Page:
The first known fatality in a Tesla operated in autopilot mode just happened. The accident occurred in a Tesla Model S. Tesla’s blog post provides details:
…the vehicle was on a divided highway with Autopilot engaged when a tractor trailer drove across the highway perpendicular to the Model S. Neither Autopilot nor the driver noticed the white side of the tractor trailer against a brightly lit sky, so the brake was not applied. The high ride height of the trailer combined with its positioning across the road and the extremely rare circumstances of the impact caused the Model S to pass under the trailer, with the bottom of the trailer impacting the windshield of the Model S.
A Question of Safety
According to Tesla, if the Model S crashed into the trailer’s front or rear, the Tesla vehicle’s advanced safety system would have kicked in, preventing serious injury.
Tesla also emphasized that autopilot, autonomous driving mode is disabled by default. Tesla owners are told that the technology is still new, not fully tested, and in public beta.
When operating a Tesla on autopilot, the company recommends that drivers “keep your hands on the steering wheel at all times,” and that “you need to maintain control and responsibility for your vehicle” while using it.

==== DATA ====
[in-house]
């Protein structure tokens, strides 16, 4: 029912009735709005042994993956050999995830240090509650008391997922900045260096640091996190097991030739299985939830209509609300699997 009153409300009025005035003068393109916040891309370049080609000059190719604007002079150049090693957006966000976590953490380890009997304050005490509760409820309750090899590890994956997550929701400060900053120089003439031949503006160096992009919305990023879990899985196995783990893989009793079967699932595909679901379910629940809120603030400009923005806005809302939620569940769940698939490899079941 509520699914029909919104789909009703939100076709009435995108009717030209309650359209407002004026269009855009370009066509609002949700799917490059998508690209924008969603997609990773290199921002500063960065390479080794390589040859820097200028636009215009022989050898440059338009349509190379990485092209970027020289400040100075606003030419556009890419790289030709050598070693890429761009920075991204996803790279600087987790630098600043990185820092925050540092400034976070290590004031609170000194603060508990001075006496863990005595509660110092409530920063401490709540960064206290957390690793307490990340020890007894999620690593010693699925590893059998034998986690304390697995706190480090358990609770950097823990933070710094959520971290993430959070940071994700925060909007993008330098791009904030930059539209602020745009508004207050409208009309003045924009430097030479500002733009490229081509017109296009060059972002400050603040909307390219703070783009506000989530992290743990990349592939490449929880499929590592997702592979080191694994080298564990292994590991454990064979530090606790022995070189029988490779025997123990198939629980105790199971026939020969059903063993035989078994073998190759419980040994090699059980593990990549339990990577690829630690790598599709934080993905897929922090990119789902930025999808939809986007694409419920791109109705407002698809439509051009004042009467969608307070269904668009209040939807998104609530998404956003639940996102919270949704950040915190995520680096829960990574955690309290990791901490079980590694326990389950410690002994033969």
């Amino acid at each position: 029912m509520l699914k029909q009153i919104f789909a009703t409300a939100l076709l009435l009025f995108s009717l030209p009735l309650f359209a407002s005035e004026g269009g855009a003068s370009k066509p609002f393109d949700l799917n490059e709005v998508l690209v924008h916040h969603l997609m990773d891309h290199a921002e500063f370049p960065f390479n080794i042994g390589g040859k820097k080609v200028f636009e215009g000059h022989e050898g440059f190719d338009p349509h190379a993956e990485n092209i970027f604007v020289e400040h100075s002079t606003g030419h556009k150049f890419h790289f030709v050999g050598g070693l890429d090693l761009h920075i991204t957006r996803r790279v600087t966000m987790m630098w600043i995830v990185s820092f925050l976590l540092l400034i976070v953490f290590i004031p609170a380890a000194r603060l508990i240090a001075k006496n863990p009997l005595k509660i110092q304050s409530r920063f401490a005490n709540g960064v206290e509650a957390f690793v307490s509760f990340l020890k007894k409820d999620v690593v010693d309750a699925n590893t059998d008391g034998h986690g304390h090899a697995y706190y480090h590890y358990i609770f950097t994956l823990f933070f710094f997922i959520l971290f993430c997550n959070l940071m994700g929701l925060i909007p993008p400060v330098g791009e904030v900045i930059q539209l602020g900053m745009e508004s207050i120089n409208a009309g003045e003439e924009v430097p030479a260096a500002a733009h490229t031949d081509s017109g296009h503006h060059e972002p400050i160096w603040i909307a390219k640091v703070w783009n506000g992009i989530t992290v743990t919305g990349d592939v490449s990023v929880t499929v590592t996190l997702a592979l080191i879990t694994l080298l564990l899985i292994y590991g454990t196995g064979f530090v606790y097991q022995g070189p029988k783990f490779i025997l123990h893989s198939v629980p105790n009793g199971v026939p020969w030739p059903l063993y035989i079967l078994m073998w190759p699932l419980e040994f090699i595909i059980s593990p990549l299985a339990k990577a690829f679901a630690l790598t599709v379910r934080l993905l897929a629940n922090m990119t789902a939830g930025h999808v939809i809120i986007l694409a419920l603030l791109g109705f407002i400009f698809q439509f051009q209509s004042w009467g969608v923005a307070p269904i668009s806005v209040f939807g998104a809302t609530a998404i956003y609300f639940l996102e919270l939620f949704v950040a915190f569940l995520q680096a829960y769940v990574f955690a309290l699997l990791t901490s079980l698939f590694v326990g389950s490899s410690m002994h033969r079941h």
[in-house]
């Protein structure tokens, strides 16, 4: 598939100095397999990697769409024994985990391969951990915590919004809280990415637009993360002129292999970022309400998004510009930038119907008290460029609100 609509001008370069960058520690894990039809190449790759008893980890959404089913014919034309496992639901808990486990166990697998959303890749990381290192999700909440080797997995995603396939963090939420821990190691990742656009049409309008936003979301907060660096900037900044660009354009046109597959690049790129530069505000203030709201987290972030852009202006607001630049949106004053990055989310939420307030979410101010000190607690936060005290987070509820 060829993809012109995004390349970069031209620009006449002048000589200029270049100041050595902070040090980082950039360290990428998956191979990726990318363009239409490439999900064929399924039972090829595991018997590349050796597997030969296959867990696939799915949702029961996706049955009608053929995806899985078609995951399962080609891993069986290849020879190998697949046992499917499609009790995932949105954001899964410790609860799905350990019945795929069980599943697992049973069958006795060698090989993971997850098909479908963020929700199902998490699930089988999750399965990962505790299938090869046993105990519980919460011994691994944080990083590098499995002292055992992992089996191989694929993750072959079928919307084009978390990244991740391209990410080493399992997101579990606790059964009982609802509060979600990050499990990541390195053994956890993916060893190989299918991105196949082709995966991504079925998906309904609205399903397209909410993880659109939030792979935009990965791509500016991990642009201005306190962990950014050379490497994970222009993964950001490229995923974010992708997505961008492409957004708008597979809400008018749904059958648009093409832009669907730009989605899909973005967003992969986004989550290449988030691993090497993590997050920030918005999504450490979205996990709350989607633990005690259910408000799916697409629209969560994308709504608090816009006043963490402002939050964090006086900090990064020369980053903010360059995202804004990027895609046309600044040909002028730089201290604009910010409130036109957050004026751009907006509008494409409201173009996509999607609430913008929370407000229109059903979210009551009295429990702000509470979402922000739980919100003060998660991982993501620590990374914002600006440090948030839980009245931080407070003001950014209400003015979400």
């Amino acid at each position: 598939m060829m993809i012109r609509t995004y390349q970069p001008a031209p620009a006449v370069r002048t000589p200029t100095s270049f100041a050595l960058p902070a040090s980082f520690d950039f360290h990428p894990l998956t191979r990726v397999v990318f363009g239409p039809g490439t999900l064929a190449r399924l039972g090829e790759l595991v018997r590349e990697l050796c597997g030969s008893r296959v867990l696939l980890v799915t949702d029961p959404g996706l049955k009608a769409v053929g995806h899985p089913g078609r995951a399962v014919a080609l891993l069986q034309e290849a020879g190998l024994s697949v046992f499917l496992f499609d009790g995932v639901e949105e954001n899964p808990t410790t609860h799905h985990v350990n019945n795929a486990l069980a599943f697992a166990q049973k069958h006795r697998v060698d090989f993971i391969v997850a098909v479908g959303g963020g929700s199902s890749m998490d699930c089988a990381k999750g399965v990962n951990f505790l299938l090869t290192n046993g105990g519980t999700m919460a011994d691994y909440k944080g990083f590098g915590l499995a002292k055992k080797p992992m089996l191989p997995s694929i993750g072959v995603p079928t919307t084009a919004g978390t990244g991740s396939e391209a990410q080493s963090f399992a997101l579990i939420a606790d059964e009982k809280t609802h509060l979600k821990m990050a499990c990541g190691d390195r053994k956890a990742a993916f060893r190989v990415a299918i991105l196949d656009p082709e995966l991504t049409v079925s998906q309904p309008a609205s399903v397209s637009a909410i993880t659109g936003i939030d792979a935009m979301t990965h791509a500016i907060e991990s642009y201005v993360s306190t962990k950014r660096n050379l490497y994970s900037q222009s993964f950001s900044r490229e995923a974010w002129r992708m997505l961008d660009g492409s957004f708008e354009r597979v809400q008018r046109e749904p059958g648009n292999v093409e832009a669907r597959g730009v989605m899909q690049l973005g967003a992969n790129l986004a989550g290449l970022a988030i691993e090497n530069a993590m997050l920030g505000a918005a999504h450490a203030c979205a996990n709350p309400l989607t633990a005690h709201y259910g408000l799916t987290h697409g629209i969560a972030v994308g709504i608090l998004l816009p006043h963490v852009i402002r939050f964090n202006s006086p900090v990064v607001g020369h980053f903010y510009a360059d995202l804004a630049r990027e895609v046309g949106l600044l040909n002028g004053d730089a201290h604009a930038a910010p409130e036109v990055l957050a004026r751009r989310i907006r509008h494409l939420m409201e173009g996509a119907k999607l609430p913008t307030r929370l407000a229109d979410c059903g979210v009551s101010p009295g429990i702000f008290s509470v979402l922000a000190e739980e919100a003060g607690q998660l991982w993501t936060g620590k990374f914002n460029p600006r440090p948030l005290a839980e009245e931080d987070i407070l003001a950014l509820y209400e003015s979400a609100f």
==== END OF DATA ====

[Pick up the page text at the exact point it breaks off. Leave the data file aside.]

Additionally, every time that Autopilot is engaged, the car reminds the driver to “Always keep your hands on the wheel. Be prepared to take over at any time.” The system also makes frequent checks to ensure that the driver’s hands remain on the wheel and provides visual and audible alerts if hands-on is not detected. It then gradually slows down the car until hands-on is detected again.
Autonomous Vehicles and Ethics
This incident is sure to stoke debate surrounding the ethics and dangers of self-driving vehicles. First, it takes time for intelligent computers such as those behind self-driving cars, to learn patterns. This means that in these initial stages of this new tech, there will be those who are casualties of machine learning.
There are ethical issues as well. The consensus is that self-driving vehicles will reduce traffic fatalities. However, situations will arise where these vehicles will have to choose between two evils, such as running over pedestrians or sacrificing themselves and their passenger to save the pedestrians.